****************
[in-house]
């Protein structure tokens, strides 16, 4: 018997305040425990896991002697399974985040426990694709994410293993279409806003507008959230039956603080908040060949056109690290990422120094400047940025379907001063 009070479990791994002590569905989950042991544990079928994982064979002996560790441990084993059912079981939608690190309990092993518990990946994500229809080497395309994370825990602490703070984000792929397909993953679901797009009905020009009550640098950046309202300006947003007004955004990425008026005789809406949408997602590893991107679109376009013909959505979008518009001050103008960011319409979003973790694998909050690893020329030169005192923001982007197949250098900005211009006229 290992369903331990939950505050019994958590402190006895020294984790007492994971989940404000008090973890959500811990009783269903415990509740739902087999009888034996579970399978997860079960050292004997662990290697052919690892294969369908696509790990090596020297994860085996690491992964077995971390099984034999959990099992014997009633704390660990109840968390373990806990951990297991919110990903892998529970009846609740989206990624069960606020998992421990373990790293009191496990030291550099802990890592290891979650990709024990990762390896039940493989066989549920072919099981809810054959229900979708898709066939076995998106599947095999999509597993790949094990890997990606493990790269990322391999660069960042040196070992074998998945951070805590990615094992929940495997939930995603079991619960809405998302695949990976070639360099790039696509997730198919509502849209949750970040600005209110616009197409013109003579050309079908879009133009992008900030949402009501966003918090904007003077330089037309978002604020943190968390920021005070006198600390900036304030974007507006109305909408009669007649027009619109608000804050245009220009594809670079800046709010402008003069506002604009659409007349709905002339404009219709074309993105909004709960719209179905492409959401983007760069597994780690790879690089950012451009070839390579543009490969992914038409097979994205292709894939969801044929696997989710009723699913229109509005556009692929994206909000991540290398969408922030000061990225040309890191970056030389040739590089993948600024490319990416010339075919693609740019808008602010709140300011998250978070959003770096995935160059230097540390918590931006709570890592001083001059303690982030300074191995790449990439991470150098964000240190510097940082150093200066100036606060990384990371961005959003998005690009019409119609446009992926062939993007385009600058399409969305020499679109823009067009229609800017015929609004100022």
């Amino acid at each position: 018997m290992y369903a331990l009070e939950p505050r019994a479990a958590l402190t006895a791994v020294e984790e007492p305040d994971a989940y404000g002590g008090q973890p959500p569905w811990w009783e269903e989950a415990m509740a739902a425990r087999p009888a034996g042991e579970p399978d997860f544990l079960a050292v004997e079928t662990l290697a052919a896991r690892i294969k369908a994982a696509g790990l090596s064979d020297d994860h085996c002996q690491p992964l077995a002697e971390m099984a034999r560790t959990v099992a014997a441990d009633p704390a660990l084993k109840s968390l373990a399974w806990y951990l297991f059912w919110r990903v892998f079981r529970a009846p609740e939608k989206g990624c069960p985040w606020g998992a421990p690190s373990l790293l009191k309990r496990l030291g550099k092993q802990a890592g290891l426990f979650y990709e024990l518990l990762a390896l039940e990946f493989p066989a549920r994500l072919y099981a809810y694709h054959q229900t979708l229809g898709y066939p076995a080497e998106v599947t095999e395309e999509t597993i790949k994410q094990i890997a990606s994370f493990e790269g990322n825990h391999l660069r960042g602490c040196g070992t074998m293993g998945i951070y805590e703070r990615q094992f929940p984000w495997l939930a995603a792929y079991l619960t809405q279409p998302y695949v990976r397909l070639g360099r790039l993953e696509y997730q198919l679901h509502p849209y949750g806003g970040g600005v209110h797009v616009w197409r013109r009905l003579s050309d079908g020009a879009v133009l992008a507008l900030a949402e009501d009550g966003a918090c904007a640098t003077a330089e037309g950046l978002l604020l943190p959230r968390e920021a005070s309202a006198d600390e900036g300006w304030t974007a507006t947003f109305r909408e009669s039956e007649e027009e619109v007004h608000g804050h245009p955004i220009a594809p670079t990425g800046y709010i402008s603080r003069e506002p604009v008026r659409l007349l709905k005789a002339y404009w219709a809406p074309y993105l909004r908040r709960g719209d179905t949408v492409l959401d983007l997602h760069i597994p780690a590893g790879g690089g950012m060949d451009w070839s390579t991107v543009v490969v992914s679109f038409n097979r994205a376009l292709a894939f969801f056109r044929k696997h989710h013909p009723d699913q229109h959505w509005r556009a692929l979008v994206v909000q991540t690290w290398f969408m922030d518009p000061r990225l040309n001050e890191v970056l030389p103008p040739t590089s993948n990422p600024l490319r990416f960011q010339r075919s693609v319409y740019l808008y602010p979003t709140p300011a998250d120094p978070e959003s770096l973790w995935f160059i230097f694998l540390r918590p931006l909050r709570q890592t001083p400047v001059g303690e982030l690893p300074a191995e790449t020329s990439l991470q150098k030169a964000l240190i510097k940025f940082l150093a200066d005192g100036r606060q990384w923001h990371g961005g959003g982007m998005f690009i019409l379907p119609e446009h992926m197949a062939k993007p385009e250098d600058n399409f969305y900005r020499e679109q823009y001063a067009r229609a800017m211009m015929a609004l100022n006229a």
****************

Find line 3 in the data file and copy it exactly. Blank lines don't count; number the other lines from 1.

């Amino acid at each position: 018997m290992y369903a331990l009070e939950p505050r019994a479990a958590l402190t006895a791994v020294e984790e007492p305040d994971a989940y404000g002590g008090q973890p959500p569905w811990w009783e269903e989950a415990m509740a739902a425990r087999p009888a034996g042991e579970p399978d997860f544990l079960a050292v004997e079928t662990l290697a052919a896991r690892i294969k369908a994982a696509g790990l090596s064979d020297d994860h085996c002996q690491p992964l077995a002697e971390m099984a034999r560790t959990v099992a014997a441990d009633p704390a660990l084993k109840s968390l373990a399974w806990y951990l297991f059912w919110r990903v892998f079981r529970a009846p609740e939608k989206g990624c069960p985040w606020g998992a421990p690190s373990l790293l009191k309990r496990l030291g550099k092993q802990a890592g290891l426990f979650y990709e024990l518990l990762a390896l039940e990946f493989p066989a549920r994500l072919y099981a809810y694709h054959q229900t979708l229809g898709y066939p076995a080497e998106v599947t095999e395309e999509t597993i790949k994410q094990i890997a990606s994370f493990e790269g990322n825990h391999l660069r960042g602490c040196g070992t074998m293993g998945i951070y805590e703070r990615q094992f929940p984000w495997l939930a995603a792929y079991l619960t809405q279409p998302y695949v990976r397909l070639g360099r790039l993953e696509y997730q198919l679901h509502p849209y949750g806003g970040g600005v209110h797009v616009w197409r013109r009905l003579s050309d079908g020009a879009v133009l992008a507008l900030a949402e009501d009550g966003a918090c904007a640098t003077a330089e037309g950046l978002l604020l943190p959230r968390e920021a005070s309202a006198d600390e900036g300006w304030t974007a507006t947003f109305r909408e009669s039956e007649e027009e619109v007004h608000g804050h245009p955004i220009a594809p670079t990425g800046y709010i402008s603080r003069e506002p604009v008026r659409l007349l709905k005789a002339y404009w219709a809406p074309y993105l909004r908040r709960g719209d179905t949408v492409l959401d983007l997602h760069i597994p780690a590893g790879g690089g950012m060949d451009w070839s390579t991107v543009v490969v992914s679109f038409n097979r994205a376009l292709a894939f969801f056109r044929k696997h989710h013909p009723d699913q229109h959505w509005r556009a692929l979008v994206v909000q991540t690290w290398f969408m922030d518009p000061r990225l040309n001050e890191v970056l030389p103008p040739t590089s993948n990422p600024l490319r990416f960011q010339r075919s693609v319409y740019l808008y602010p979003t709140p300011a998250d120094p978070e959003s770096l973790w995935f160059i230097f694998l540390r918590p931006l909050r709570q890592t001083p400047v001059g303690e982030l690893p300074a191995e790449t020329s990439l991470q150098k030169a964000l240190i510097k940025f940082l150093a200066d005192g100036r606060q990384w923001h990371g961005g959003g982007m998005f690009i019409l379907p119609e446009h992926m197949a062939k993007p385009e250098d600058n399409f969305y900005r020499e679109q823009y001063a067009r229609a800017m211009m015929a609004l100022n006229a």